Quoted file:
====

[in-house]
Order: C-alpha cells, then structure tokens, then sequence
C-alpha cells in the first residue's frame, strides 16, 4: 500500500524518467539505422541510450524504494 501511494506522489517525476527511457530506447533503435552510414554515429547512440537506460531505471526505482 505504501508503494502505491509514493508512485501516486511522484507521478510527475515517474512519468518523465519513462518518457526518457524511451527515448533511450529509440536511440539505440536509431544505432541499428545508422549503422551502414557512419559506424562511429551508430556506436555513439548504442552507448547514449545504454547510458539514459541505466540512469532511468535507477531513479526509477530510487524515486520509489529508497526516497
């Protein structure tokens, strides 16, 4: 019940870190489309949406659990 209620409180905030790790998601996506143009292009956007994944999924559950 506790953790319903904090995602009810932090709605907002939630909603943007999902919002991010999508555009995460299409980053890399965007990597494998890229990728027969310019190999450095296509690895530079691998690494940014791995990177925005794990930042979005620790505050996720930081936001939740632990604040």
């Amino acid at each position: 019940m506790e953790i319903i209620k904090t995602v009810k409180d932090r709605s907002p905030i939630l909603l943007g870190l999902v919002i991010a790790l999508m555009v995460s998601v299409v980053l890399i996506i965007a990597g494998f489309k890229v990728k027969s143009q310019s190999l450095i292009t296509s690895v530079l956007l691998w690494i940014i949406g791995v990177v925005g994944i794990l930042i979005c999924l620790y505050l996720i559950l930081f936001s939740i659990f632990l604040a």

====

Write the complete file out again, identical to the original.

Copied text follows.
[in-house]
Order: C-alpha cells, then structure tokens, then sequence
C-alpha cells in the first residue's frame, strides 16, 4: 500500500524518467539505422541510450524504494 501511494506522489517525476527511457530506447533503435552510414554515429547512440537506460531505471526505482 505504501508503494502505491509514493508512485501516486511522484507521478510527475515517474512519468518523465519513462518518457526518457524511451527515448533511450529509440536511440539505440536509431544505432541499428545508422549503422551502414557512419559506424562511429551508430556506436555513439548504442552507448547514449545504454547510458539514459541505466540512469532511468535507477531513479526509477530510487524515486520509489529508497526516497
């Protein structure tokens, strides 16, 4: 019940870190489309949406659990 209620409180905030790790998601996506143009292009956007994944999924559950 506790953790319903904090995602009810932090709605907002939630909603943007999902919002991010999508555009995460299409980053890399965007990597494998890229990728027969310019190999450095296509690895530079691998690494940014791995990177925005794990930042979005620790505050996720930081936001939740632990604040």
């Amino acid at each position: 019940m506790e953790i319903i209620k904090t995602v009810k409180d932090r709605s907002p905030i939630l909603l943007g870190l999902v919002i991010a790790l999508m555009v995460s998601v299409v980053l890399i996506i965007a990597g494998f489309k890229v990728k027969s143009q310019s190999l450095i292009t296509s690895v530079l956007l691998w690494i940014i949406g791995v990177v925005g994944i794990l930042i979005c999924l620790y505050l996720i559950l930081f936001s939740i659990f632990l604040a």